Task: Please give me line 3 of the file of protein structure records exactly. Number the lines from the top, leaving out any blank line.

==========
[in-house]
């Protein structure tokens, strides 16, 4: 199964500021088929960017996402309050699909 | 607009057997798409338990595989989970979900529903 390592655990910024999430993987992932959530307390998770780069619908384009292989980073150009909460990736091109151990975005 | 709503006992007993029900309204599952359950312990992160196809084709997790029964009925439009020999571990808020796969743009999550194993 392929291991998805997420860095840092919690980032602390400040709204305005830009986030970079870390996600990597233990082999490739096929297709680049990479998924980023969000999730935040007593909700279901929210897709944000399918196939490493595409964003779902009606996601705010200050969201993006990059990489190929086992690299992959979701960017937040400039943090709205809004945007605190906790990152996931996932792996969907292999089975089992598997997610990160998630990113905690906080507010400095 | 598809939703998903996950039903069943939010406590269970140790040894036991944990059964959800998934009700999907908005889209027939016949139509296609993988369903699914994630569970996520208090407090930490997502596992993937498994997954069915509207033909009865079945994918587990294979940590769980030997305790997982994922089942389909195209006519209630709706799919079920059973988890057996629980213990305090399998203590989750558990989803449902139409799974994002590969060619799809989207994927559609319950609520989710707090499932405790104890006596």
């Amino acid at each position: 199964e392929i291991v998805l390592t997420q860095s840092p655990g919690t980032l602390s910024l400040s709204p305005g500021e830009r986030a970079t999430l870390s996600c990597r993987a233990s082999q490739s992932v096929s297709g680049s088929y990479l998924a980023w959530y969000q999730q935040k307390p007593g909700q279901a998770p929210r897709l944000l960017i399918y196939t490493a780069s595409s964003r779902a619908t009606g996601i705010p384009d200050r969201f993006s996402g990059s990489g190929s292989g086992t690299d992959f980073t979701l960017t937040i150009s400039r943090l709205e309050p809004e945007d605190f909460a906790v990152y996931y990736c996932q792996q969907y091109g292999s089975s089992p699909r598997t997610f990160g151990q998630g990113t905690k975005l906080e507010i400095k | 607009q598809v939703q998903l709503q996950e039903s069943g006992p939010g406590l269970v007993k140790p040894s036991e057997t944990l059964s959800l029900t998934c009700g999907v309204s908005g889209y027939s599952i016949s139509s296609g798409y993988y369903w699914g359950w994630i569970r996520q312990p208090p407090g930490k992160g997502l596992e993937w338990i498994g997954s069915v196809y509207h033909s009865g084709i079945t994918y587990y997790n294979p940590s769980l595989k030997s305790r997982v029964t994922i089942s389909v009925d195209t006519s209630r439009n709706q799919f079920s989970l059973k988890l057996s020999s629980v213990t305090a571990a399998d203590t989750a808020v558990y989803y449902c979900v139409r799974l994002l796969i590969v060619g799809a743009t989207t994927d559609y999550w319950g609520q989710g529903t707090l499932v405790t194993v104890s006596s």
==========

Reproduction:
């Amino acid at each position: 199964e392929i291991v998805l390592t997420q860095s840092p655990g919690t980032l602390s910024l400040s709204p305005g500021e830009r986030a970079t999430l870390s996600c990597r993987a233990s082999q490739s992932v096929s297709g680049s088929y990479l998924a980023w959530y969000q999730q935040k307390p007593g909700q279901a998770p929210r897709l944000l960017i399918y196939t490493a780069s595409s964003r779902a619908t009606g996601i705010p384009d200050r969201f993006s996402g990059s990489g190929s292989g086992t690299d992959f980073t979701l960017t937040i150009s400039r943090l709205e309050p809004e945007d605190f909460a906790v990152y996931y990736c996932q792996q969907y091109g292999s089975s089992p699909r598997t997610f990160g151990q998630g990113t905690k975005l906080e507010i400095k | 607009q598809v939703q998903l709503q996950e039903s069943g006992p939010g406590l269970v007993k140790p040894s036991e057997t944990l059964s959800l029900t998934c009700g999907v309204s908005g889209y027939s599952i016949s139509s296609g798409y993988y369903w699914g359950w994630i569970r996520q312990p208090p407090g930490k992160g997502l596992e993937w338990i498994g997954s069915v196809y509207h033909s009865g084709i079945t994918y587990y997790n294979p940590s769980l595989k030997s305790r997982v029964t994922i089942s389909v009925d195209t006519s209630r439009n709706q799919f079920s989970l059973k988890l057996s020999s629980v213990t305090a571990a399998d203590t989750a808020v558990y989803y449902c979900v139409r799974l994002l796969i590969v060619g799809a743009t989207t994927d559609y999550w319950g609520q989710g529903t707090l499932v405790t194993v104890s006596s």